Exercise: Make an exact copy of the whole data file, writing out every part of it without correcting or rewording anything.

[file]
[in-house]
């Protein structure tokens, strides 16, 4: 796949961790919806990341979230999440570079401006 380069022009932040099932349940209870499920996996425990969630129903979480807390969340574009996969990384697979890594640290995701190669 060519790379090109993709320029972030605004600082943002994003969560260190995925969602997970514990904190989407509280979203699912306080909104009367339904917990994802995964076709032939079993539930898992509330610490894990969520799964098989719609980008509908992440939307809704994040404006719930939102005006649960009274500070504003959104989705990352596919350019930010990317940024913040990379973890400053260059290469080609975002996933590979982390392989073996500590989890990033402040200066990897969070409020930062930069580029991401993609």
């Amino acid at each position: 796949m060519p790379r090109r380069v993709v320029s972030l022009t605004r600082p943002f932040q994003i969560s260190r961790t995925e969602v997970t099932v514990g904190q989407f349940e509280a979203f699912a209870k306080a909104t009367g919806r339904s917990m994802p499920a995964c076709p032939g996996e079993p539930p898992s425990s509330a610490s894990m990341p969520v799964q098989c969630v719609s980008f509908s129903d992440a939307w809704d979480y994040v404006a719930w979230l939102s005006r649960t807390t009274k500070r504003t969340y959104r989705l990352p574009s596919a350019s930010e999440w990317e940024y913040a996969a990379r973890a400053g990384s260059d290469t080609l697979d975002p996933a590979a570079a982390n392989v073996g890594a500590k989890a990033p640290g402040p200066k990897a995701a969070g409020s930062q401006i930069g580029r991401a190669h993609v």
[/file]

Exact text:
[in-house]
């Protein structure tokens, strides 16, 4: 796949961790919806990341979230999440570079401006 380069022009932040099932349940209870499920996996425990969630129903979480807390969340574009996969990384697979890594640290995701190669 060519790379090109993709320029972030605004600082943002994003969560260190995925969602997970514990904190989407509280979203699912306080909104009367339904917990994802995964076709032939079993539930898992509330610490894990969520799964098989719609980008509908992440939307809704994040404006719930939102005006649960009274500070504003959104989705990352596919350019930010990317940024913040990379973890400053260059290469080609975002996933590979982390392989073996500590989890990033402040200066990897969070409020930062930069580029991401993609």
């Amino acid at each position: 796949m060519p790379r090109r380069v993709v320029s972030l022009t605004r600082p943002f932040q994003i969560s260190r961790t995925e969602v997970t099932v514990g904190q989407f349940e509280a979203f699912a209870k306080a909104t009367g919806r339904s917990m994802p499920a995964c076709p032939g996996e079993p539930p898992s425990s509330a610490s894990m990341p969520v799964q098989c969630v719609s980008f509908s129903d992440a939307w809704d979480y994040v404006a719930w979230l939102s005006r649960t807390t009274k500070r504003t969340y959104r989705l990352p574009s596919a350019s930010e999440w990317e940024y913040a996969a990379r973890a400053g990384s260059d290469t080609l697979d975002p996933a590979a570079a982390n392989v073996g890594a500590k989890a990033p640290g402040p200066k990897a995701a969070g409020s930062q401006i930069g580029r991401a190669h993609v």